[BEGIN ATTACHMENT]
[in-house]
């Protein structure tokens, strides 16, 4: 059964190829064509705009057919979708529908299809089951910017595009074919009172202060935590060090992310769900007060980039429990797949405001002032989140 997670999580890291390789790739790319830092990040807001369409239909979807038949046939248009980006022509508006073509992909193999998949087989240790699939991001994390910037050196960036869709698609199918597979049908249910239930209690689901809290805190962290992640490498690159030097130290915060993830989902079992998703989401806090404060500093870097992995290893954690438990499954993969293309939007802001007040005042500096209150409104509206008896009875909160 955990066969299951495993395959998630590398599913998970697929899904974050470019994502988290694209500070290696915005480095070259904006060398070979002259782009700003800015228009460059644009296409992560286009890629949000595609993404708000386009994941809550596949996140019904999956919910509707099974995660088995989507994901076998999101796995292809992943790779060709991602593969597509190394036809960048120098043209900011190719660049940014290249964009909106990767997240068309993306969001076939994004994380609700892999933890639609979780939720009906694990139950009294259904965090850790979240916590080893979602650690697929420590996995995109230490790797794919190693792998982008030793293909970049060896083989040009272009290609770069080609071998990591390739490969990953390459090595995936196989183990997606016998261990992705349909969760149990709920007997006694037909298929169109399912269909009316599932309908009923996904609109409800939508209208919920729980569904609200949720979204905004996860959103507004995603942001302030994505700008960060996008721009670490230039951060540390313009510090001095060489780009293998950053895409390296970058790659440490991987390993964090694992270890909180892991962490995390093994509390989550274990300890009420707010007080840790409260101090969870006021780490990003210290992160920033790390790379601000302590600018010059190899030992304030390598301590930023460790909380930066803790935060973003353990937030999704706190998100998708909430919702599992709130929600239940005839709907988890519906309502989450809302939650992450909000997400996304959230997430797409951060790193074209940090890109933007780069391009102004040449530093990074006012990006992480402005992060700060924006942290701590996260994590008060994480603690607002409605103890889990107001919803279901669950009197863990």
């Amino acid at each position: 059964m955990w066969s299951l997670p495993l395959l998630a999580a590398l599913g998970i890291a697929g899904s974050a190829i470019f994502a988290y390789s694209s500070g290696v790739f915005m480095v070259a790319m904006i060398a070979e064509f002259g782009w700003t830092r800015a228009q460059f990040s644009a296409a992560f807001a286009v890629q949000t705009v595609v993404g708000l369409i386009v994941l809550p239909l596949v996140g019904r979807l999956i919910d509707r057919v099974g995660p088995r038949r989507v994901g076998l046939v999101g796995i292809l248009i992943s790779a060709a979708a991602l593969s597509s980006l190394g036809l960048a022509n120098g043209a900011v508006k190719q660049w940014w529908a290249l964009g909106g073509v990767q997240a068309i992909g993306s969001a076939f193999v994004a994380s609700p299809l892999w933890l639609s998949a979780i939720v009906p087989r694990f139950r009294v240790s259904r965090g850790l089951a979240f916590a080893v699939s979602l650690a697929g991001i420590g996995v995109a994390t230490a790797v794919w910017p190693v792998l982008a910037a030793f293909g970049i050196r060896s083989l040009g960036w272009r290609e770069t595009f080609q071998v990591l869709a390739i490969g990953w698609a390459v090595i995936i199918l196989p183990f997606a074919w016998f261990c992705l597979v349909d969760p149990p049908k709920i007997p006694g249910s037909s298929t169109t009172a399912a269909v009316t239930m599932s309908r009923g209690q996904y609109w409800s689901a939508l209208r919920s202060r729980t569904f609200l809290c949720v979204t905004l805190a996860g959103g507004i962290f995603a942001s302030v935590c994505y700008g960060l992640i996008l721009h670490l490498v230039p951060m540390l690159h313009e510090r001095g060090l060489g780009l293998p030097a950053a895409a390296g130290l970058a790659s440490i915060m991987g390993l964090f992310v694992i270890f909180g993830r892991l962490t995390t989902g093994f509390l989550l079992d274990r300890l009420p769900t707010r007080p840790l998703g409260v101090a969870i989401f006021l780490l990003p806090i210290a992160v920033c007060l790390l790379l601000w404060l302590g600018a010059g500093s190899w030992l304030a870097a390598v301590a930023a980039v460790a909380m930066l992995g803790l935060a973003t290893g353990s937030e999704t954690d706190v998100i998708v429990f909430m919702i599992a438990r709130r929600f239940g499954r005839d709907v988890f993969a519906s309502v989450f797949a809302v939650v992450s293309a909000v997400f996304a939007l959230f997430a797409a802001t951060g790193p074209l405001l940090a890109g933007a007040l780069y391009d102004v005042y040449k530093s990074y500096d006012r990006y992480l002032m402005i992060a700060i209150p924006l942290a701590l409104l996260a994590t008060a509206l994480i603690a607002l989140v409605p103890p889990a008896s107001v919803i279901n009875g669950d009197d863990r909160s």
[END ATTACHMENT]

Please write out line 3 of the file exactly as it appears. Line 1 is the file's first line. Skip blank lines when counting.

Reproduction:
């Amino acid at each position: 059964m955990w066969s299951l997670p495993l395959l998630a999580a590398l599913g998970i890291a697929g899904s974050a190829i470019f994502a988290y390789s694209s500070g290696v790739f915005m480095v070259a790319m904006i060398a070979e064509f002259g782009w700003t830092r800015a228009q460059f990040s644009a296409a992560f807001a286009v890629q949000t705009v595609v993404g708000l369409i386009v994941l809550p239909l596949v996140g019904r979807l999956i919910d509707r057919v099974g995660p088995r038949r989507v994901g076998l046939v999101g796995i292809l248009i992943s790779a060709a979708a991602l593969s597509s980006l190394g036809l960048a022509n120098g043209a900011v508006k190719q660049w940014w529908a290249l964009g909106g073509v990767q997240a068309i992909g993306s969001a076939f193999v994004a994380s609700p299809l892999w933890l639609s998949a979780i939720v009906p087989r694990f139950r009294v240790s259904r965090g850790l089951a979240f916590a080893v699939s979602l650690a697929g991001i420590g996995v995109a994390t230490a790797v794919w910017p190693v792998l982008a910037a030793f293909g970049i050196r060896s083989l040009g960036w272009r290609e770069t595009f080609q071998v990591l869709a390739i490969g990953w698609a390459v090595i995936i199918l196989p183990f997606a074919w016998f261990c992705l597979v349909d969760p149990p049908k709920i007997p006694g249910s037909s298929t169109t009172a399912a269909v009316t239930m599932s309908r009923g209690q996904y609109w409800s689901a939508l209208r919920s202060r729980t569904f609200l809290c949720v979204t905004l805190a996860g959103g507004i962290f995603a942001s302030v935590c994505y700008g960060l992640i996008l721009h670490l490498v230039p951060m540390l690159h313009e510090r001095g060090l060489g780009l293998p030097a950053a895409a390296g130290l970058a790659s440490i915060m991987g390993l964090f992310v694992i270890f909180g993830r892991l962490t995390t989902g093994f509390l989550l079992d274990r300890l009420p769900t707010r007080p840790l998703g409260v101090a969870i989401f006021l780490l990003p806090i210290a992160v920033c007060l790390l790379l601000w404060l302590g600018a010059g500093s190899w030992l304030a870097a390598v301590a930023a980039v460790a909380m930066l992995g803790l935060a973003t290893g353990s937030e999704t954690d706190v998100i998708v429990f909430m919702i599992a438990r709130r929600f239940g499954r005839d709907v988890f993969a519906s309502v989450f797949a809302v939650v992450s293309a909000v997400f996304a939007l959230f997430a797409a802001t951060g790193p074209l405001l940090a890109g933007a007040l780069y391009d102004v005042y040449k530093s990074y500096d006012r990006y992480l002032m402005i992060a700060i209150p924006l942290a701590l409104l996260a994590t008060a509206l994480i603690a607002l989140v409605p103890p889990a008896s107001v919803i279901n009875g669950d009197d863990r909160s």